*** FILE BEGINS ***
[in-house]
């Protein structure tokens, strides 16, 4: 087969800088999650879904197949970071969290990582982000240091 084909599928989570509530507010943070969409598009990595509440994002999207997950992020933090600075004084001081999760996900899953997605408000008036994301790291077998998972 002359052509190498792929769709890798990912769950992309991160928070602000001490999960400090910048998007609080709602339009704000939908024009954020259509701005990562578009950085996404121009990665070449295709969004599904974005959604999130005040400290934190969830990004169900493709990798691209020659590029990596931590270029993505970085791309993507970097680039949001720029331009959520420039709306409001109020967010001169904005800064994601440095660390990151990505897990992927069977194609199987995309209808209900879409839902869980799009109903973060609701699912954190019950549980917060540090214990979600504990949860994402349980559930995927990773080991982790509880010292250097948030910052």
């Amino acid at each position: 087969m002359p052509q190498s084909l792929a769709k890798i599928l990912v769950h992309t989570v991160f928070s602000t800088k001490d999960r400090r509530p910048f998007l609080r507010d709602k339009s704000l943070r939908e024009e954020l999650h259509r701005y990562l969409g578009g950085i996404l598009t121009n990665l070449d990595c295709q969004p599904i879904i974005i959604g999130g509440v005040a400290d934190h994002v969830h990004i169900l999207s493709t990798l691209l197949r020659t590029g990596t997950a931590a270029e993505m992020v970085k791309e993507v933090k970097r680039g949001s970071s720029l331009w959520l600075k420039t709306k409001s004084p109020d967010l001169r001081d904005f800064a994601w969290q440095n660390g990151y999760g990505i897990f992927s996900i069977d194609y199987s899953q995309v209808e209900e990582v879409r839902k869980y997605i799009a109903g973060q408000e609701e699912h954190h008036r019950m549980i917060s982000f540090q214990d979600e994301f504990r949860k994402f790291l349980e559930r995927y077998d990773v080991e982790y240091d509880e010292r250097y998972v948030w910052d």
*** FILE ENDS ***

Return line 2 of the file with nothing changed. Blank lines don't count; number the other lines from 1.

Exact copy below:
């Protein structure tokens, strides 16, 4: 087969800088999650879904197949970071969290990582982000240091 084909599928989570509530507010943070969409598009990595509440994002999207997950992020933090600075004084001081999760996900899953997605408000008036994301790291077998998972 002359052509190498792929769709890798990912769950992309991160928070602000001490999960400090910048998007609080709602339009704000939908024009954020259509701005990562578009950085996404121009990665070449295709969004599904974005959604999130005040400290934190969830990004169900493709990798691209020659590029990596931590270029993505970085791309993507970097680039949001720029331009959520420039709306409001109020967010001169904005800064994601440095660390990151990505897990992927069977194609199987995309209808209900879409839902869980799009109903973060609701699912954190019950549980917060540090214990979600504990949860994402349980559930995927990773080991982790509880010292250097948030910052």